This Friday (21 February), the Constitutional Court of Thailand will rule on whether the Future Forward Party violated Article 72 of the 2017 Organic Law on Political Parties by taking a loan from its leader Thanathorn Juangroongruangkit. The ruling is scheduled to take place only a few days ahead of the no-confidence debate, which is scheduled to open on 24 February.
Article 72 of the 2017 Organic Law on Political Parties states that no political party or individuals holding office in a political party shall receive money, property, or other benefit if they know, or could be expected to know, that it was illegally acquired, or if they have reasonable cause to suspect that it was illegally acquired.
The Election Commission of Thailand (ECT) voted on 11 December 2019 to submit a request to the Court to rule whether the FFP taking a loan of 191,200,00 baht from party leader Thanathorn Juangroongruangkit is a violation of Article 72. The penalties include dissolution of the party and barring the party’s executive members from running in elections for a number of years.
On 25 December 2019, ten days after the request was filed, the Court accepted the ECT’s request.
FFP Secretary-General Piyabutr Saengkanokkul said in a press conference this morning (18 February 2020) that a loan is a debt; it is not income or a donation, because a loan needs to be repaid. He also said that there is no law prohibiting political parties from taking out a loan, and that there are currently over 20 parties that have taken out loans.
Piyabutr also said that the party had to take a loan because when the party was registered in October 2018, they were informed by the ECT that they are not allowed to receive donations, and when the ECT finally allowed political parties to receive donations, it was too close to the election and they did not have enough time to raise the funds they needed.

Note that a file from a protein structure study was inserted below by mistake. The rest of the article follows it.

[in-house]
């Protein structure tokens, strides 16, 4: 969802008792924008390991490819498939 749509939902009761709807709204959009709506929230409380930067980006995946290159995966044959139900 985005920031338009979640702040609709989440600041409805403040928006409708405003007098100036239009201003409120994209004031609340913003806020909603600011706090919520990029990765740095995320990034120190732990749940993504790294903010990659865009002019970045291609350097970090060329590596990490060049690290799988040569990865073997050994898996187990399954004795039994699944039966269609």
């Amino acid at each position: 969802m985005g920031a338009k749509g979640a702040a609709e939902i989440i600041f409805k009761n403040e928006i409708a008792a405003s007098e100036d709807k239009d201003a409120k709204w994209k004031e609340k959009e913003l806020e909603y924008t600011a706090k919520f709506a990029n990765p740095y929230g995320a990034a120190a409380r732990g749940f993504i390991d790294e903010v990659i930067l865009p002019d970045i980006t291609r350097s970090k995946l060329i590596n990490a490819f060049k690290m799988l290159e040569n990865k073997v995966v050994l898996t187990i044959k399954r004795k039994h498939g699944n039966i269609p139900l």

Meanwhile, historian Charnvit Kasetsiri started a campaign against the dissolution of FFP on 15 February, which has 150 signatures from well-known figures in various circles, including academics, writers, activists, film directors and actors, and now has over 30,000 signatures on Change.org.
The campaign states that “good politics should be a system which allows every side to compete fairly and be judged by the people, while trying to eradicate a particular political group will only create tension in society which is waiting to explode.[…] The best way out is to open up the political space as much as possible and to support the people’s political parties to become strong. Stop thinking that dissolving a political party or banning those who think differently is going to lead to peace.”
The Constitutional Court has previously ruled to dissolve a political party on three occasions: the Thai Rak Thai Party in 2008, the People’s Power Party in 2010, and the Thai Raksa Chart Party in 2019.
The loan case is yet another in a series of lawsuits thrown at the FFP since the start of 2019. On 21 November 2019, the Constitutional Court ruled to disqualify Thanathorn as an MP for holding shares in a media company, despite the company having ceased operations in 2017. Then on 21 January this year, the Court ruled to acquit the party and its leaders of anti-monarchy and sedition allegations, citing insufficient evidence.
The latest ruling is scheduled to take place three days before the debate on the motion of no-confidence filed against 6 ministers, including Prime Minister Gen Prayut Chan-o-cha, which is currently scheduled to open on 24 February.
Other than Gen Prayut, the opposition has also filed a motion of no-confidence against deputy prime ministers Gen Prawit Wongsuwan and Wissanu Krea-ngam, Minister of Interior Anupong Paochinda, Minister of Foreign Affairs Don Pramudwinai, and Deputy Minister of Agriculture and Cooperatives Thammanat Prompow.
With the exception of Don and Thammanat, the other four ministers all had roles in the National Council of Peace and Order (NCPO), which staged the military coup in 2014.